Fairey safety ohmmeter

MK7 Type CP55



faireyinside

Fairey engineering ltd. Safety Ohmmeter Type CP55. This is one of a number of instruments given to me by Alan Honeyball used to work for an ICI manufacturing plant which did have a very well equipped Instrument department until they were down sizing and he couldn't bare to see some of the equipment thrown away, so he rescued some items, and it was his intention to keep these as items of art but he now felt they needed a better home. He added,"Hopefully I can spread some good will within the community of vintage electrics"

This is a conventional resistance bridge housed in a die cast metal case with a substantial clear 'perspex' screwed down cover on which the meter and compartment for the 1.35 Volt cell are mounted. This in turn is contained in the sheet metal outer casing which is electrically isolated from the internal metalwork. Connections to the item to be measured is via a calibrated four core screened cable terminated with 'crocodile' clips. The connections in the plug and socket for the latter ensure that the cell is disconnected when the cable is removed. The range switch (on the left in the above pictures) is used to alter the balance value indicated on the right hand indicator which forms part of a variable resistor. The five range instrument can measure from one tenth to one hundred times of the indicated balance indication.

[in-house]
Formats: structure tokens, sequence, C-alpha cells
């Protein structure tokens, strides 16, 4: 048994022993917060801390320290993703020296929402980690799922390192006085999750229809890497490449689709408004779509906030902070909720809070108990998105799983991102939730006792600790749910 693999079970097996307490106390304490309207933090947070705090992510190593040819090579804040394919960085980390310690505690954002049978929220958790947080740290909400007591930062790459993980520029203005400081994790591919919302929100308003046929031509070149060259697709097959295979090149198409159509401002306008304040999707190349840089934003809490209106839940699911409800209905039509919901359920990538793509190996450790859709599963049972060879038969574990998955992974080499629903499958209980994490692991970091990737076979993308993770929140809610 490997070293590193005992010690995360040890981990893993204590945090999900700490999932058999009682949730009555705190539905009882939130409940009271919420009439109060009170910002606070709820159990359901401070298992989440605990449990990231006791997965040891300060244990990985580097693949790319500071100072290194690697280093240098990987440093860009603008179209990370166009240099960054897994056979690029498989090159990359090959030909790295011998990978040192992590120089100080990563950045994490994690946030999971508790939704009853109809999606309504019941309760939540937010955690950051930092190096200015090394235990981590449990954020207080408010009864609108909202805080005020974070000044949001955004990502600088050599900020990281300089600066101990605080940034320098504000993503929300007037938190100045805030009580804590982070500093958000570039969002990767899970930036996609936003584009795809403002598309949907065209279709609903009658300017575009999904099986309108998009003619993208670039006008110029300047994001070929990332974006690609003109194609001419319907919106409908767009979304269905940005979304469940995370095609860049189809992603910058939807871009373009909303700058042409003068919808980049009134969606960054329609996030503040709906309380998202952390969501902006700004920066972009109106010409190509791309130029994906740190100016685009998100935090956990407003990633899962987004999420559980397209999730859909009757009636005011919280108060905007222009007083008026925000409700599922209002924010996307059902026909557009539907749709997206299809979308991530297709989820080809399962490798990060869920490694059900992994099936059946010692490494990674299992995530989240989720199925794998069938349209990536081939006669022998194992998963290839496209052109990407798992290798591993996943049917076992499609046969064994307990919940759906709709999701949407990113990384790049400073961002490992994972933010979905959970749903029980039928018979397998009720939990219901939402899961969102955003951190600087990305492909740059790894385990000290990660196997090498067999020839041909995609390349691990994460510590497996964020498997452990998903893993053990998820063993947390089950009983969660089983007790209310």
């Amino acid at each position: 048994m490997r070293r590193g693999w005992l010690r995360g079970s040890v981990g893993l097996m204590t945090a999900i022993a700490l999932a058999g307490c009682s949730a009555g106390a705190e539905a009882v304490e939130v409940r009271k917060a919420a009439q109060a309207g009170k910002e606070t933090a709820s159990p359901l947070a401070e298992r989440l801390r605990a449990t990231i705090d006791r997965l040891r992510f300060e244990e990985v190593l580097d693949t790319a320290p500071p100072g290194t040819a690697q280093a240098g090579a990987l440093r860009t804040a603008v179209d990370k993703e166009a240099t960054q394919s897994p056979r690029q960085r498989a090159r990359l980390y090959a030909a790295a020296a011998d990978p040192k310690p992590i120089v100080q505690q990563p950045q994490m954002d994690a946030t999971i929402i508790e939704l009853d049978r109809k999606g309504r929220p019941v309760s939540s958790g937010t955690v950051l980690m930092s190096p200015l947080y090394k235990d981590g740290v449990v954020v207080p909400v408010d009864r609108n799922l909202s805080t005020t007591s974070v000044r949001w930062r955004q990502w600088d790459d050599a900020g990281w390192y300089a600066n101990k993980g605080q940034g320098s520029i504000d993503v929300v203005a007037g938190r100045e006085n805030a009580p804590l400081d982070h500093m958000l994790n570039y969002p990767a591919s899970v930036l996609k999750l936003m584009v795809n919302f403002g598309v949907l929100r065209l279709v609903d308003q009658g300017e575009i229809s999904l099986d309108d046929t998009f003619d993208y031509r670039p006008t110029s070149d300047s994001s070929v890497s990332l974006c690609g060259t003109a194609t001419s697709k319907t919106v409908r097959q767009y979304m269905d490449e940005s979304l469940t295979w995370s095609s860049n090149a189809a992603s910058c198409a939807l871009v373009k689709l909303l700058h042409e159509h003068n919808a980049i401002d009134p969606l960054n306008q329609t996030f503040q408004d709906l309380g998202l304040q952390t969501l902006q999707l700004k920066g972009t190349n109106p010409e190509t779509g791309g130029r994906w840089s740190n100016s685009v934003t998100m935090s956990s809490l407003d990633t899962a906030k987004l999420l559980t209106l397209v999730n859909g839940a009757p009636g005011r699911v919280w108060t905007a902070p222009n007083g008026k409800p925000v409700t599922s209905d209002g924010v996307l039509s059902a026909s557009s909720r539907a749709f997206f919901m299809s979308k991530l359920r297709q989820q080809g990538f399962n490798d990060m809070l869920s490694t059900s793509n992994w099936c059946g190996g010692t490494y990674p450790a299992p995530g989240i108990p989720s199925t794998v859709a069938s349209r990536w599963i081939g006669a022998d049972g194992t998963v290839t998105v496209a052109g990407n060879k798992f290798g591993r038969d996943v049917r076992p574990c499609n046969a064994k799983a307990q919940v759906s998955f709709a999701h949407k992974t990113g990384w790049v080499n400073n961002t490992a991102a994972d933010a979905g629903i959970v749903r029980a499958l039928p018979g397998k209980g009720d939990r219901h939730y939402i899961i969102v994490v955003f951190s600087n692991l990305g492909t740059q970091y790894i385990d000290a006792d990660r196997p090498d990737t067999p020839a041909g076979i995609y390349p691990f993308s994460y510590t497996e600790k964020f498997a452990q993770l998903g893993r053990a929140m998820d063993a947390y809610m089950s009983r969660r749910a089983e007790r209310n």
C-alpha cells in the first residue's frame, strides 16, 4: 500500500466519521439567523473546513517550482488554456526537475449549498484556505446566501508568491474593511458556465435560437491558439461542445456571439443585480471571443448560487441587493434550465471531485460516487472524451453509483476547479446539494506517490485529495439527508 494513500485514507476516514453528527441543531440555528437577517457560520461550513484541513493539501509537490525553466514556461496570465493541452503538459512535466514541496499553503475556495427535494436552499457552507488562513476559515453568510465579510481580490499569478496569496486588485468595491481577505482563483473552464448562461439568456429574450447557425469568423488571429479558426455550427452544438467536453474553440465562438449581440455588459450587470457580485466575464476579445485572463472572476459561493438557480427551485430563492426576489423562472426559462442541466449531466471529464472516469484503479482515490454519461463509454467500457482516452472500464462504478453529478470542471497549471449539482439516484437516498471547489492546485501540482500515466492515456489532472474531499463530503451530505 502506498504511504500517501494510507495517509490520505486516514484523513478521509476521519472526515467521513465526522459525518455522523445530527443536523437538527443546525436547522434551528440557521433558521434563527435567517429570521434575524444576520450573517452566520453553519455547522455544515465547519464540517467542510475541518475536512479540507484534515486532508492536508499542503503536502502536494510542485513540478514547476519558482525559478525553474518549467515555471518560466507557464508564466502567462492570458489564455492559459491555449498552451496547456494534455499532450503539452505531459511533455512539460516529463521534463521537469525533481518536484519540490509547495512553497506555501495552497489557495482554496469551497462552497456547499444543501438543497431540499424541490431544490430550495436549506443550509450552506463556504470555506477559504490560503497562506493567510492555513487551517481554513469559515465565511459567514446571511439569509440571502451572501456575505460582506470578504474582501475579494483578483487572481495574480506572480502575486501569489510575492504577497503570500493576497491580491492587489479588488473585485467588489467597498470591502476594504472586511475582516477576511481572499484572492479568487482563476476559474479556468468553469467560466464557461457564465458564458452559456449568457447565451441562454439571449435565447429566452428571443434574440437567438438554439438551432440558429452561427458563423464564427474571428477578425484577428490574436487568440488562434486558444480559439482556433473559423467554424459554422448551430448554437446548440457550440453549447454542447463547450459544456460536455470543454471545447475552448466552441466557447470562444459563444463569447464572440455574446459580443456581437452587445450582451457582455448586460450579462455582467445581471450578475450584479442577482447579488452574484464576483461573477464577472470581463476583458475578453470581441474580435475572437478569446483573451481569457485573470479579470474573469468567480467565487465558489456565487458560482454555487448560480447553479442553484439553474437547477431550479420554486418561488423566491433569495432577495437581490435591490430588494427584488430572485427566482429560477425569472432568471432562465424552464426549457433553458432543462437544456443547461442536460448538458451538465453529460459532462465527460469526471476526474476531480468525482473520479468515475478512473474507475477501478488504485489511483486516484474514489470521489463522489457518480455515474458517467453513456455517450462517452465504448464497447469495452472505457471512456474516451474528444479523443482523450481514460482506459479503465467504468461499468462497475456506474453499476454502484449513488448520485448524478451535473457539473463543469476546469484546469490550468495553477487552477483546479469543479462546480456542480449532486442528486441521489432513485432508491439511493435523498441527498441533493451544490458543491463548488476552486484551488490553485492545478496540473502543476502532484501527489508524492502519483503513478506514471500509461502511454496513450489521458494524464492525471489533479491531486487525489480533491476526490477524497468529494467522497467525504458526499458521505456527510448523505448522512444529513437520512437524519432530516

faireyfairey

Rear of instrument. The green canvas bag has a connector used for calibration which shorts all three pins



batterymeter

Mallory mercury cell and Ernest Turner meter 505 ohms 8uA



To gain access to the interior it is necessary to remove the knobs which are held in place with grub screw which need a 1.5mm Allen key to loosen The switch has two screws and the other only one. All the red painted screws and insulating washers can then be removed and finally two of the rubber feet may need to be taken out. I have found that it reads correctly when tested against a number of standard resistors. The mercury battery dated 1980 still gives 1.35 volts on my digital multimeter and has sufficient power left to standardise the meter. The maximum current I measured with an analogue multimeter at the test leads was 6mA.

I have traced out the internal connections to produce the diagram below, but as I did not remove the switch/resistor panel the actual swithing arrangement is conjecture!


diagram